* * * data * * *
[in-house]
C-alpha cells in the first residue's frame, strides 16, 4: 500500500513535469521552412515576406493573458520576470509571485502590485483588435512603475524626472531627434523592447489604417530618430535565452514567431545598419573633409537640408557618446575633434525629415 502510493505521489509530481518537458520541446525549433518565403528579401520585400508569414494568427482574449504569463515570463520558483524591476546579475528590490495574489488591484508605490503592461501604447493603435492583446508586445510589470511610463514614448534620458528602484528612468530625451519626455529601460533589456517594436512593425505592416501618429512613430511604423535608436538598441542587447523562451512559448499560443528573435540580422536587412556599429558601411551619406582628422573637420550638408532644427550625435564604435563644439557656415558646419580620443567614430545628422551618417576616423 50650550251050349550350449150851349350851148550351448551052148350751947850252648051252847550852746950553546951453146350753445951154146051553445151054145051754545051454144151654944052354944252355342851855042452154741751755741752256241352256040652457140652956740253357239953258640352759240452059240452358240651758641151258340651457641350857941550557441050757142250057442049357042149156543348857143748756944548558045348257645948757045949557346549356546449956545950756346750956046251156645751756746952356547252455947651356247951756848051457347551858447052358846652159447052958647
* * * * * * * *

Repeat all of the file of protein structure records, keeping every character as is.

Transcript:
[in-house]
C-alpha cells in the first residue's frame, strides 16, 4: 500500500513535469521552412515576406493573458520576470509571485502590485483588435512603475524626472531627434523592447489604417530618430535565452514567431545598419573633409537640408557618446575633434525629415 502510493505521489509530481518537458520541446525549433518565403528579401520585400508569414494568427482574449504569463515570463520558483524591476546579475528590490495574489488591484508605490503592461501604447493603435492583446508586445510589470511610463514614448534620458528602484528612468530625451519626455529601460533589456517594436512593425505592416501618429512613430511604423535608436538598441542587447523562451512559448499560443528573435540580422536587412556599429558601411551619406582628422573637420550638408532644427550625435564604435563644439557656415558646419580620443567614430545628422551618417576616423 50650550251050349550350449150851349350851148550351448551052148350751947850252648051252847550852746950553546951453146350753445951154146051553445151054145051754545051454144151654944052354944252355342851855042452154741751755741752256241352256040652457140652956740253357239953258640352759240452059240452358240651758641151258340651457641350857941550557441050757142250057442049357042149156543348857143748756944548558045348257645948757045949557346549356546449956545950756346750956046251156645751756746952356547252455947651356247951756848051457347551858447052358846652159447052958647